Entertainment » Television

Pop Culturing: Amy Sedaris is Uniquely Amy Sedaris in 'At Home with Amy Sedaris'

by Jason St. Amand
National News Editor
Monday Feb 18, 2019
Amy Sedaris, left, with Justin Theroux in a scene from "At Home with Amy Sedaris" Season 2.
Amy Sedaris, left, with Justin Theroux in a scene from "At Home with Amy Sedaris" Season 2.  (Source:Courtesy of truTV)

Entering its second season on truTV this week, the part sketch show part crafts/cooking show "At Home with Amy Sedaris" is the perfect platform for its titular star and all her comedic gifts.

After earning an Emmy nomination last year for Outstanding Variety Sketch Program, Sedaris' hilariously deranged show is loaded with star power in its second season, where celebs are perfectly peppered throughout each episode. Everyone from Matthew Broderick, Billy Crudup, Susan Sarandon, Gillian Jacobs, Ellie Kemper, Janeane Garofalo, Rose Byrne and Bridget Everett, Julie Klausner and more show up in "At Home." Of course, Justin Theroux returns to the show as do hilarious out comics Cole Escola and John Early.

Each guest wonderfully plays off Sedaris, who often plays more than one character on her show. Besides being a version of herself as the hostess with the leastess, Sedraris shows up as nosey neighbor Patty Hogg, local drunkard Ronnie Vino and Patty's weirdo daughter Nutmeg. Escola also has a recurring role as Stepford wife-inspired Chassie Tucker. And David Pasquesi's Tony, the Knife guy pops in for special segments; as do Ruth, the Lady Who Lives in the Woods (a wonderful Heather Lawless) and her partner(?), friend(?), Esther (Ana Fabrega).


Amy Sedaris in a scene from "At Home with Amy Sedaris" Season 2. Photo credit: Courtesy of truTV

Not much changes in terms of format from Season 1 — "At Home" still remains a strange and funny show, like Martha Stewart ate too many pot brownies with Snoop Dogg and decided to make a new series after binge watching too many episodes of "Pee-wee's Playhouse." The second season peaks with the episode "All About Amy" in which a crazed and obsessed fan of "At Home," played by the wonderful Rose Byrne, slowly burrows her way into taking over Amy's program.

Sedaris has found a niche lane, carving out a smart space for herself and allowing her talents to shine; she can play multiple characters in one scene and seemly act with her guest stars and with herself. A number of actors have earned praise over the last few years for playing more than one role on the same TV show, most notably James Franco in "The Deuce," Kyle MacLachlan in "Twin Peaks: The Return," and even Zac Galifianakis in the FX comedy "Baskets." Sedaris should undoubtedly be included here as well.

"At Home" is airing at an interesting time in TV history — and at a time when it can benefit from this over-populated landscape. Netflix has attempted to dominate every corner of television and cater to all types of audiences. From standup specials, talk shows/late night TV, sketch comedies, dramas, reality competition, cooking programs, and so much more, the streaming service is working to fill almost every niche interest its users may have. Lately, Netflix has been going after lifestyle programs. After finding great success with the delightful rebooted "Queer Eye," the company's latest hit is "Tidying Up with Marie Kondo," which follows Japanese organizing consultant Marie Kondo. Over eight episodes, Kondo, who rose to popularity for her books about organizing, busts into the homes of couples to help rearrange their space and reduce clutter -- all while politely throwing shade. Like the Fab Five from "Queer Eye," she was instantly memed and became one of the biggest cultural sensations of 2019.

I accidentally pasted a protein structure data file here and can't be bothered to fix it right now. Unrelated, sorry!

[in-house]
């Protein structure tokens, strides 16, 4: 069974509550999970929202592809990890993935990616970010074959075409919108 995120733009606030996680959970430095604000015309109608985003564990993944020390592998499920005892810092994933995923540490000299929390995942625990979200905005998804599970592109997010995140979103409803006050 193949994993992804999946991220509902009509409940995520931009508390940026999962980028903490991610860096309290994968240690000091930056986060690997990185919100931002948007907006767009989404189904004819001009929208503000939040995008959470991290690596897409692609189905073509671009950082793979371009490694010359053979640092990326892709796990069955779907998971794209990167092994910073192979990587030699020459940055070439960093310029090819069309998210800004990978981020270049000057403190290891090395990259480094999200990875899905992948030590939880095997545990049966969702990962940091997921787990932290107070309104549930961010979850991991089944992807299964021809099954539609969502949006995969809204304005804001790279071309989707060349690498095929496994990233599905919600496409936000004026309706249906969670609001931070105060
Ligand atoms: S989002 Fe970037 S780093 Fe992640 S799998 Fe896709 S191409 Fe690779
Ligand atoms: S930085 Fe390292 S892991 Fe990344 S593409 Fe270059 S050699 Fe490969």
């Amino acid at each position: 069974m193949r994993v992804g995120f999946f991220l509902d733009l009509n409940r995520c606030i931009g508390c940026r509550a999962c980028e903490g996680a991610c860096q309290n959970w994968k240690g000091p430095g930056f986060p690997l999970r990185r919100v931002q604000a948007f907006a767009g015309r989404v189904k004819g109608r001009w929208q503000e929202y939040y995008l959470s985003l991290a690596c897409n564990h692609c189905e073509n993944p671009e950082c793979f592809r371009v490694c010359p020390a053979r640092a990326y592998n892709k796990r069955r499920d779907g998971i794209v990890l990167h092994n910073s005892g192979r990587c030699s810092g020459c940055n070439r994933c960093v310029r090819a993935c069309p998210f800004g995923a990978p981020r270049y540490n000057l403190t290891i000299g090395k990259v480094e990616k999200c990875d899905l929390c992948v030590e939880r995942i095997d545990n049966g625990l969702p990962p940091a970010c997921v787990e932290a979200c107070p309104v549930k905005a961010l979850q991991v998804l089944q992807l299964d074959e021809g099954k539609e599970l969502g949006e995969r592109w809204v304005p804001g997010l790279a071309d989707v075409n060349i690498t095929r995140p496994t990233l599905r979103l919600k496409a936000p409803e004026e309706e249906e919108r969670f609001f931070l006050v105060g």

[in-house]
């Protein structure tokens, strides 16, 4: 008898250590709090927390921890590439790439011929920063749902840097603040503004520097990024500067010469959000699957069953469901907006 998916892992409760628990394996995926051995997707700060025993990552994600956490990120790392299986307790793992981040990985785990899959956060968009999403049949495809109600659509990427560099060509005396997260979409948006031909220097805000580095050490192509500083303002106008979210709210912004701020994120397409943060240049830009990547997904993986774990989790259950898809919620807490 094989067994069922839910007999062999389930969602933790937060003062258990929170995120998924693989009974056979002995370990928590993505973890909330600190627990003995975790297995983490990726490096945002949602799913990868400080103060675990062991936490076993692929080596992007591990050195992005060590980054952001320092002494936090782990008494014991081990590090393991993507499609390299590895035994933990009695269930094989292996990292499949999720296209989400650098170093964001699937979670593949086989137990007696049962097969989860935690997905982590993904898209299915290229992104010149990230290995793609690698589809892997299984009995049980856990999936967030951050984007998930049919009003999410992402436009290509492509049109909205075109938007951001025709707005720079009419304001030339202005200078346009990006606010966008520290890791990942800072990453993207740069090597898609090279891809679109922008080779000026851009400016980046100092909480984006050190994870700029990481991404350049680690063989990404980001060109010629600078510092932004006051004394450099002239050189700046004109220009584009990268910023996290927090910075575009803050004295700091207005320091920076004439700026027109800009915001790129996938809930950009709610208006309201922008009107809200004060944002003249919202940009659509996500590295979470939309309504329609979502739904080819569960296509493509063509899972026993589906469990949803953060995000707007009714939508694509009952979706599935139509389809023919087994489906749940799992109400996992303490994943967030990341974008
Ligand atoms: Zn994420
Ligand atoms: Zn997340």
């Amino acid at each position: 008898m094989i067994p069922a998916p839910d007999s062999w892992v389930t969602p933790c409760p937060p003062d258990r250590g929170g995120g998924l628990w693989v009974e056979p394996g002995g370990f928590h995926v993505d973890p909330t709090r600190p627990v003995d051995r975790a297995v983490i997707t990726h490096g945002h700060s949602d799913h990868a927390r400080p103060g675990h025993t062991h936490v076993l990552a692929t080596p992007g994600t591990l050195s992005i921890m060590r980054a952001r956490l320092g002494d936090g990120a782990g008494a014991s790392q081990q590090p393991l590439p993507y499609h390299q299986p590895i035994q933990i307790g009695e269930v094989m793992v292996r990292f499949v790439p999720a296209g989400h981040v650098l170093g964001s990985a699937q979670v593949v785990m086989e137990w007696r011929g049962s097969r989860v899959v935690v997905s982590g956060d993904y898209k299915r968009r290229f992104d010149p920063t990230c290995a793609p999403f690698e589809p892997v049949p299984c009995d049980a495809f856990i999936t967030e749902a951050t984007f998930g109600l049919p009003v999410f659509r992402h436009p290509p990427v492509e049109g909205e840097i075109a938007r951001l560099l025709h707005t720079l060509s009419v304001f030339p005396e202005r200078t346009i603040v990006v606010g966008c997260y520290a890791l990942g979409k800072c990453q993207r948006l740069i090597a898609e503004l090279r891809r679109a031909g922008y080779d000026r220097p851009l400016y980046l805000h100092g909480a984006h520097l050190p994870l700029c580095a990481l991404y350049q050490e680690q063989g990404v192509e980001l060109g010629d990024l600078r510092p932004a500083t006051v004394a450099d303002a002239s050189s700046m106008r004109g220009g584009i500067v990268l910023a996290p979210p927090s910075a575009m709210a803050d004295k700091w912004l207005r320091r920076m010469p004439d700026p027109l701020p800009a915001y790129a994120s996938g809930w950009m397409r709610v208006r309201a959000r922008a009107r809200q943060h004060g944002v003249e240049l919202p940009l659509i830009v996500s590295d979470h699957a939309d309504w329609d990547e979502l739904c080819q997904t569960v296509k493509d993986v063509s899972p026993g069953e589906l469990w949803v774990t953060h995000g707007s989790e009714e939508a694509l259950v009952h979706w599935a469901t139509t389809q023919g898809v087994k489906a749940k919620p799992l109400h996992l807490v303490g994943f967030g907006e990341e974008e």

Matthew Broderick and Amy Sedaris in a scene from "At Home with Amy Sedaris" Season 2. Photo credit: Courtesy of truTV

There's also the little-talked about but excellent sketch/baking show "The Curious Creations of Christine McConnell," probably the closest thing to "At Home" anywhere on TV. Part of the Jim Henson company, the series features Christine McConnell, who plays a version of herself on the show but in reality, she gained national attention when she decorated her parents' house for Halloween and the photos went viral. On her Netflix show, she makes elaborate cakes (so incredibly intricate that even a skilled baker may have trouble executing her wild creations) and crafts with her crew of puppet monsters. Think Tim Burton meets Martha Stewart.

Keeping an eye on lifestyle content, Netflix recently announced that Gwyneth Paltrow's lifestyle and wellness company/website goop will be expanding to creating original content for the streaming platform. A new docuseries is in the works, which will consist of 30-minute episodes hosted by the site's editors, chief content officer Elise Loehnen and Paltrow, according to Variety. The company notoriously refuses to share its data — including its viewership — but with the company doubling down on fluffy and easy-to-watch lifestyle programs, there must be a sizable audience of Netflix users who are craving more DYI and wellness shows.

"At Home," of course, is purely satirical. You wouldn't want to decorate your home with any of the crafts she makes or serve any of the food she cooks. Nevertheless, "At Home" is something that only Sedaris could create and it is existing at the perfect time as Netflix continues to pump out earnest and over-the-top lifestyle programs. We are lucky to have the comedian on TV to remind us how silly these shows can get.


Pop Culturing

This story is part of our special report titled "Pop Culturing." Want to read more? Here's the full list.


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